Some other popular series' were found here too, such as Harvest Moon and the first Animal Crossing, and of course we had two cracking Zelda titles - Ocarina of Time and Majora's Mask. More violent tastes were catered for in the form of first-person shooters like the first two Quake games (great conversions) as well as the mighty Goldeneye and its semi-sequel, Perfect Dark, and there were some less FPS-ish explodey options like Blast Corps, Battletanx, and Worms Armageddon as well.

F-Zero X - one of the best racing games ever made...
Another strength of the N64 was its selection of the aforementioned driving/racing games. There aren't too many proper car racers to be honest, though one excellent (and exclusive) example springs to mind in Beetle Adventure Racing but there are plenty of other vehicles. Kart racing comes in the form of Mario Kart 64, of course, as well as the arguably even better Diddy Kong Racing, and we also have one of the best snow-based games in 1080° Snowboarding, and even a cross between the two genres in Snowboard Kids. Switching surfaces to water gives us the magnificent Wave Race 64 - still probably the finest such game to exist - and Hydro Thunder, and eye-shreddingly fast futuristic action is well and truly covered by Probe's exclusive Extreme-G and the mighty F-Zero X, still among finest racing games I've ever played and worth buying an N64 for alone.

There are plenty of other more than decent games to be found on the system too, but there were admittedly some genres that were notably lacking. Fighting games, for example, were restricted to a couple of gimmicky efforts such as Rakugakids and the first Smash Bros game, and a couple of Virtua Fighter wannabes in the form of Fighters Destiny and Flying Dragon. Faring even worse were shoot 'em ups with the few available being 3D ones like Star Fox and Star Wars Rogue Squadron, but there wasn't really anything for fans of the more traditional forms of these games.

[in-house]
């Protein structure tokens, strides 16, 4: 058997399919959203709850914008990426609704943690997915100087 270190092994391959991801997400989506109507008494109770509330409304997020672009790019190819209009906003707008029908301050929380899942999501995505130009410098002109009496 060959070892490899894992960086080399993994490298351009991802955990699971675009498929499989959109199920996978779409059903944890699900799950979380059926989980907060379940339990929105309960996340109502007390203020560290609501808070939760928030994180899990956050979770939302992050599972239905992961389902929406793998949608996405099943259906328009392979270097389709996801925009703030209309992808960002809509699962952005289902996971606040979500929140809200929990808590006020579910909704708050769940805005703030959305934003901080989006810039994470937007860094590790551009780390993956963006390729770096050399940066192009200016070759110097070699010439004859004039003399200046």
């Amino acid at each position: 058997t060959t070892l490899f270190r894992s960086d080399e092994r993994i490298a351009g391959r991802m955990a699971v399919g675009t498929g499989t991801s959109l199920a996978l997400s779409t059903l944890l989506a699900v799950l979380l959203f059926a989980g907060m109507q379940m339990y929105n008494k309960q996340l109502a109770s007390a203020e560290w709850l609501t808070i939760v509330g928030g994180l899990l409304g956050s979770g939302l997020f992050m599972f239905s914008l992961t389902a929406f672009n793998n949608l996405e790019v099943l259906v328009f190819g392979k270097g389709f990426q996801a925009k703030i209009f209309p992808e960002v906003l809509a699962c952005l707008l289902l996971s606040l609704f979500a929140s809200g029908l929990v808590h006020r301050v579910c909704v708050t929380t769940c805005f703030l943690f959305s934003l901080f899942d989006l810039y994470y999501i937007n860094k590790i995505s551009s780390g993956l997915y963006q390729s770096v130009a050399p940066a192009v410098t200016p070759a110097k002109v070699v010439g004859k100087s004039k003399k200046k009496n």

Goldeneye 007 introduced me to the sniper rifle...
Were these genres really in much demand during the N64's lifetime though? Any new console is meant to be about looking forward after all, not looking back, and this 64-bit monster arrived at the peak of the 3D/polygon craze. Why would developers fill it with antiquated 2D titles? Of course, much of this is from the perspective of the N64 as a 'current' console; I'm meant to be determining its validity as a retro treasure, and it's precisely this lack of 2D games that sees many in the retro community pour scorn upon it. There are a handful of 2D games (or kind-of 2D) to be found though, such as Mischief Makers, Yoshi's Story, Paper Mario, Bangai-O, etc, but I certainly wouldn't try to argue that it's a system heaving under the weight of games of this type. There are very few in truth and I suppose I'd have to concede that it's a fair argument from a retro gaming perspective.

There are other arguments against the N64 though. There are claims that its only good games come from Rare or Nintendo themselves, with the former even giving the latter a run for their money, and it's another point that it's hard to argue with, but in my experience, a lot of people seem to take issue with the N64 simply because it's a Nintendo console, whether they would admit it or not. After all, no one can possibly be tough and manly if they play a game with bright colours or cute characters.

Wave Race 64 - the most summery game ever...